Like many people I've always been keen to research my family tree, but have never really found the time. Fortunately my cousin Anne, on my father's side of the family, has done some work herself and kindly shared with me some of the fruits of her research.
It's not of course that my family history is any more interesting than anybody else's. Most of my ancestors on my father's side would appear to have been domestic servants of one kind or another. One piece of calligrapher's scrawl seemed to indicate that a particular ancestor had been a writer, but upon closer inspection he would appear instead to have been a waiter.
I was already aware that my paternal grandmother had descended from Welsh stock. For a few generations she and her forebears had been inhabitants of Haverfordwest, in Pembrokeshire. But the name "Burns" is not conspicuously Welsh and indeed the furthest ancestor I can find back in that line was indeed not Welsh but Irish (it isn't an Irish name either so possibly there is a link back across the water to Scotland, but that is for another day).
My paternal grandfather meanwhile had always claimed Scottish roots, but was by all accounts known for the more than occasional conveyance of inexactitudes and so nobody was completely convinced. But it appears he was correct - his own grandfather was actually Scottish and there is a line of Falconers, Grahams and McGlauchans stretching back quite a few generations. There is also the curious name Shesh which I can only find on Google as having its origins in India, although I would doubt there were many Indian people living in eighteenth century Aberdeen so a less exotic explanation is likely.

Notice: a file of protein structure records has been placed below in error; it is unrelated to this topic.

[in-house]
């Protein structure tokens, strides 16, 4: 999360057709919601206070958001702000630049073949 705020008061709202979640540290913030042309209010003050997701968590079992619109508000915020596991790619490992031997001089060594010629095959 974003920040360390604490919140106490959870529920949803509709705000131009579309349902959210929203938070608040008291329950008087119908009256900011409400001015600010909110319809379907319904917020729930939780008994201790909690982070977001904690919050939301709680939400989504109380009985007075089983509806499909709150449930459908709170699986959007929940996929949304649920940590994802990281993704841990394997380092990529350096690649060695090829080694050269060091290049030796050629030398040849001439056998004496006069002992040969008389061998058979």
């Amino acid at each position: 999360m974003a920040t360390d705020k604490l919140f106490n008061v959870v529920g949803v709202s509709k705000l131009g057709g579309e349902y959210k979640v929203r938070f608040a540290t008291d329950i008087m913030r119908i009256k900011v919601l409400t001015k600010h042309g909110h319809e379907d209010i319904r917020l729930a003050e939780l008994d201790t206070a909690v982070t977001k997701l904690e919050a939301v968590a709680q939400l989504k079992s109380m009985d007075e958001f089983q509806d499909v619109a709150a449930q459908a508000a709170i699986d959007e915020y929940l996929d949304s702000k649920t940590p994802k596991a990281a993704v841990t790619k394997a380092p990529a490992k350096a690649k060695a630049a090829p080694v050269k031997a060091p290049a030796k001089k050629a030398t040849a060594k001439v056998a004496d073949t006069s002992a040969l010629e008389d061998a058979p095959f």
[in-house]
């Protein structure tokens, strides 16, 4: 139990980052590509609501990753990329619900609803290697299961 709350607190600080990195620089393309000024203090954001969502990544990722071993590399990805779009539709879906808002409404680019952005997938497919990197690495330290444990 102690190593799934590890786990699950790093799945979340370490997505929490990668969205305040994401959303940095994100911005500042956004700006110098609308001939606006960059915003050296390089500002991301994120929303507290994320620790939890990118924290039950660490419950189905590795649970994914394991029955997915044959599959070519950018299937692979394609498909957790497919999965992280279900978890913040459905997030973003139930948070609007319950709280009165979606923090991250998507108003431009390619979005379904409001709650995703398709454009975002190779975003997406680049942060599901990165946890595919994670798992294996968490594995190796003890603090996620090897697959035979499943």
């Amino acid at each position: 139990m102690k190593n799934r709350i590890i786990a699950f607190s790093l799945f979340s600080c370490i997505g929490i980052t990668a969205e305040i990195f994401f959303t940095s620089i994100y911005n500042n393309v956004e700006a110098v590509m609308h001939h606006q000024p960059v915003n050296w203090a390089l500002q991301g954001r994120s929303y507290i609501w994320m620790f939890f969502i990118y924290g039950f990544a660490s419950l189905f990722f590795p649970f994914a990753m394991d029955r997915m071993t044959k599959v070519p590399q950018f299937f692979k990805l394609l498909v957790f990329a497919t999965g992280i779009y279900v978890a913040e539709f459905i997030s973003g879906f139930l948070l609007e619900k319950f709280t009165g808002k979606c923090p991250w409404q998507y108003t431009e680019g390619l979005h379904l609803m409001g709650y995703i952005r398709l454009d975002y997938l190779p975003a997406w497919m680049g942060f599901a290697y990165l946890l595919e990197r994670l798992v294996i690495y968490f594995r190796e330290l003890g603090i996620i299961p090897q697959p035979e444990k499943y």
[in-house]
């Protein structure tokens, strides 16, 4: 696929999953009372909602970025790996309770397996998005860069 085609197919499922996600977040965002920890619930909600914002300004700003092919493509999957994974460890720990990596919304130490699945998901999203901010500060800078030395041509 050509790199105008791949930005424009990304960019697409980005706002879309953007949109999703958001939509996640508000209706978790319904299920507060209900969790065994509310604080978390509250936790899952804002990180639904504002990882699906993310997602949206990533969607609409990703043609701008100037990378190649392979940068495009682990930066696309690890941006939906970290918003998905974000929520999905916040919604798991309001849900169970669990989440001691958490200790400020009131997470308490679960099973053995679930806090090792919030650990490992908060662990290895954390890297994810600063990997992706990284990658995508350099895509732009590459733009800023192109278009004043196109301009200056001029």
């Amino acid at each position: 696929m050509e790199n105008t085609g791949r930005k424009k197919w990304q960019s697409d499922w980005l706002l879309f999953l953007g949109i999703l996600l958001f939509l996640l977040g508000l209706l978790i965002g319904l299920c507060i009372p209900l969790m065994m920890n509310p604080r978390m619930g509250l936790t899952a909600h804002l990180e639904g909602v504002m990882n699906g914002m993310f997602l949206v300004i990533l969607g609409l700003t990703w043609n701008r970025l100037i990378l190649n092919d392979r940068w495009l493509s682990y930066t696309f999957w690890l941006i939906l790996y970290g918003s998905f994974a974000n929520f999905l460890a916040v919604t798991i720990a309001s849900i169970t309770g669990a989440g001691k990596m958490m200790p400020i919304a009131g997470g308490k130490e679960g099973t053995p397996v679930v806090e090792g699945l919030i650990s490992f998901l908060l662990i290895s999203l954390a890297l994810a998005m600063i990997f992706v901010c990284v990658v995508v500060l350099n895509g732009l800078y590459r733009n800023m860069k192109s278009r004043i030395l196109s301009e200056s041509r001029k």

The other significant discovery was that of a strong Yorkshire connection stretching back for eight generations. The names Davison, Blyth, Hunter, Tiplady, Sidgewick, Harpley and Nicholson are all those of my Yorkshire forebears, although I don't seem to be able to place whereabouts in that huge county they originate from. The Davisons moved to Middlesborough in the early nineteenth century and it was there that one of my Yorkshire ancestors married into the Scottish line, who had moved south at around the same time. This Scottish/Yorkshire match-up produced my great-grandmother Jessie, who in turn moved down to Hounslow where she was to marry into the Andrews side, whose roots we have traced back to a village called Finchingfield in Essex.
What fascinates me more than anything is just how mobile many families and individuals were even before the advent of cars and aeroplanes. It must have been quite a wrench to up sticks from within a settled community in Aberdeen, Yorkshire, Haverfordwest or Essex, presumably in most cases to find work.
When I get the time I intend to look into my mother's side. This may prove more difficult as I'm aware much of her line is from Ireland, but research of this kind is an addictive and compelling pursuit and I doubt now whether I'm going to be able to stop until I find everything that is out there.